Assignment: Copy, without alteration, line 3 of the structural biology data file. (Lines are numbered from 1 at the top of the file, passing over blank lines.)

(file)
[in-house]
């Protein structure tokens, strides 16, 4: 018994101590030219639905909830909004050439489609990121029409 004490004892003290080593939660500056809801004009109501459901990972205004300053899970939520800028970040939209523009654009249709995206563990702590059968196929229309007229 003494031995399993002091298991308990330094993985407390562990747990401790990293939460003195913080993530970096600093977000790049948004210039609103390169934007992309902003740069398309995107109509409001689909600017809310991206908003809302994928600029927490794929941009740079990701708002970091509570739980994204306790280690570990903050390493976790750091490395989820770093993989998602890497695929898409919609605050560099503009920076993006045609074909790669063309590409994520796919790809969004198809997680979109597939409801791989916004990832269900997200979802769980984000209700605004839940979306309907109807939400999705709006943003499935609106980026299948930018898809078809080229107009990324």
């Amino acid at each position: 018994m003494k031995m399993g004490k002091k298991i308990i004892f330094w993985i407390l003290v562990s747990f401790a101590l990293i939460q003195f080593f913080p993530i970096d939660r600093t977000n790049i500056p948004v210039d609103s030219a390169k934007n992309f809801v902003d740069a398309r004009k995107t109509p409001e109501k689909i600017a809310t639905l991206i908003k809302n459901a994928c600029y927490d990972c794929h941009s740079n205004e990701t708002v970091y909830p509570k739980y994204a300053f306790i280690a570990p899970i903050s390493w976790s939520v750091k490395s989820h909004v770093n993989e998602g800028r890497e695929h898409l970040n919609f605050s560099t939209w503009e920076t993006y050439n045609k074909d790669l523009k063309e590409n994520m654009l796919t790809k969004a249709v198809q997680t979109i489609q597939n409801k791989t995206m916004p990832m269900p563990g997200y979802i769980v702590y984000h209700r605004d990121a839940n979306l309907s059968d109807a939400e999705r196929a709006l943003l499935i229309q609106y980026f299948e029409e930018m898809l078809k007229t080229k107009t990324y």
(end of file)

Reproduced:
């Amino acid at each position: 018994m003494k031995m399993g004490k002091k298991i308990i004892f330094w993985i407390l003290v562990s747990f401790a101590l990293i939460q003195f080593f913080p993530i970096d939660r600093t977000n790049i500056p948004v210039d609103s030219a390169k934007n992309f809801v902003d740069a398309r004009k995107t109509p409001e109501k689909i600017a809310t639905l991206i908003k809302n459901a994928c600029y927490d990972c794929h941009s740079n205004e990701t708002v970091y909830p509570k739980y994204a300053f306790i280690a570990p899970i903050s390493w976790s939520v750091k490395s989820h909004v770093n993989e998602g800028r890497e695929h898409l970040n919609f605050s560099t939209w503009e920076t993006y050439n045609k074909d790669l523009k063309e590409n994520m654009l796919t790809k969004a249709v198809q997680t979109i489609q597939n409801k791989t995206m916004p990832m269900p563990g997200y979802i769980v702590y984000h209700r605004d990121a839940n979306l309907s059968d109807a939400e999705r196929a709006l943003l499935i229309q609106y980026f299948e029409e930018m898809l078809k007229t080229k107009t990324y």